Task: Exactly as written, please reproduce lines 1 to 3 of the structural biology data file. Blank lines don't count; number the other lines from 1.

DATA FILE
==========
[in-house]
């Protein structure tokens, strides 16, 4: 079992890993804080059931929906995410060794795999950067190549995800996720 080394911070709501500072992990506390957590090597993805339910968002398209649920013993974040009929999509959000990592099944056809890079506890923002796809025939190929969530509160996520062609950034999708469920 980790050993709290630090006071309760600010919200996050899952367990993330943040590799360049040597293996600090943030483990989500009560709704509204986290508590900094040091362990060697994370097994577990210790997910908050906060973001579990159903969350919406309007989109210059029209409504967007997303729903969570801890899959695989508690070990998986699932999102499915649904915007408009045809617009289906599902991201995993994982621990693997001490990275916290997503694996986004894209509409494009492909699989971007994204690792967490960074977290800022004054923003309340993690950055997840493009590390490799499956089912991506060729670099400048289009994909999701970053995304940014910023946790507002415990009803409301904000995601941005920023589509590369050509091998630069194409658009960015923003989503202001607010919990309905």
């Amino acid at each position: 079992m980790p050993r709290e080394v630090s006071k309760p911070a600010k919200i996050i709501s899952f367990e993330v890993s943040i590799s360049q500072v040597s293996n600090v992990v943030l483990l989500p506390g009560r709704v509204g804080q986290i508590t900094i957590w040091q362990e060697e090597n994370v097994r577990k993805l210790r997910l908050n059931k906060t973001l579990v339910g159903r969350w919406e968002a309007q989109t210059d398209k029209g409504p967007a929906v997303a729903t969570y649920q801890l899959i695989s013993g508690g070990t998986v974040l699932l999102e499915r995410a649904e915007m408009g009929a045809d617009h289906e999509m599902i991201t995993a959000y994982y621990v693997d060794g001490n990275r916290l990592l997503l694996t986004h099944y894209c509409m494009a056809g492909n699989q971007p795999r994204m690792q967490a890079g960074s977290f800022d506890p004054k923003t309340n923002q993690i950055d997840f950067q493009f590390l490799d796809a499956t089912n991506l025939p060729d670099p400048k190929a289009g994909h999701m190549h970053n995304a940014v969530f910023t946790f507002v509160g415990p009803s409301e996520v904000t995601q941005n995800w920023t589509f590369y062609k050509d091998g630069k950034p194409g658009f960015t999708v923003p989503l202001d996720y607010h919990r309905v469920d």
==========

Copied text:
[in-house]
């Protein structure tokens, strides 16, 4: 079992890993804080059931929906995410060794795999950067190549995800996720 080394911070709501500072992990506390957590090597993805339910968002398209649920013993974040009929999509959000990592099944056809890079506890923002796809025939190929969530509160996520062609950034999708469920 980790050993709290630090006071309760600010919200996050899952367990993330943040590799360049040597293996600090943030483990989500009560709704509204986290508590900094040091362990060697994370097994577990210790997910908050906060973001579990159903969350919406309007989109210059029209409504967007997303729903969570801890899959695989508690070990998986699932999102499915649904915007408009045809617009289906599902991201995993994982621990693997001490990275916290997503694996986004894209509409494009492909699989971007994204690792967490960074977290800022004054923003309340993690950055997840493009590390490799499956089912991506060729670099400048289009994909999701970053995304940014910023946790507002415990009803409301904000995601941005920023589509590369050509091998630069194409658009960015923003989503202001607010919990309905």
């Amino acid at each position: 079992m980790p050993r709290e080394v630090s006071k309760p911070a600010k919200i996050i709501s899952f367990e993330v890993s943040i590799s360049q500072v040597s293996n600090v992990v943030l483990l989500p506390g009560r709704v509204g804080q986290i508590t900094i957590w040091q362990e060697e090597n994370v097994r577990k993805l210790r997910l908050n059931k906060t973001l579990v339910g159903r969350w919406e968002a309007q989109t210059d398209k029209g409504p967007a929906v997303a729903t969570y649920q801890l899959i695989s013993g508690g070990t998986v974040l699932l999102e499915r995410a649904e915007m408009g009929a045809d617009h289906e999509m599902i991201t995993a959000y994982y621990v693997d060794g001490n990275r916290l990592l997503l694996t986004h099944y894209c509409m494009a056809g492909n699989q971007p795999r994204m690792q967490a890079g960074s977290f800022d506890p004054k923003t309340n923002q993690i950055d997840f950067q493009f590390l490799d796809a499956t089912n991506l025939p060729d670099p400048k190929a289009g994909h999701m190549h970053n995304a940014v969530f910023t946790f507002v509160g415990p009803s409301e996520v904000t995601q941005n995800w920023t589509f590369y062609k050509d091998g630069k950034p194409g658009f960015t999708v923003p989503l202001d996720y607010h919990r309905v469920d």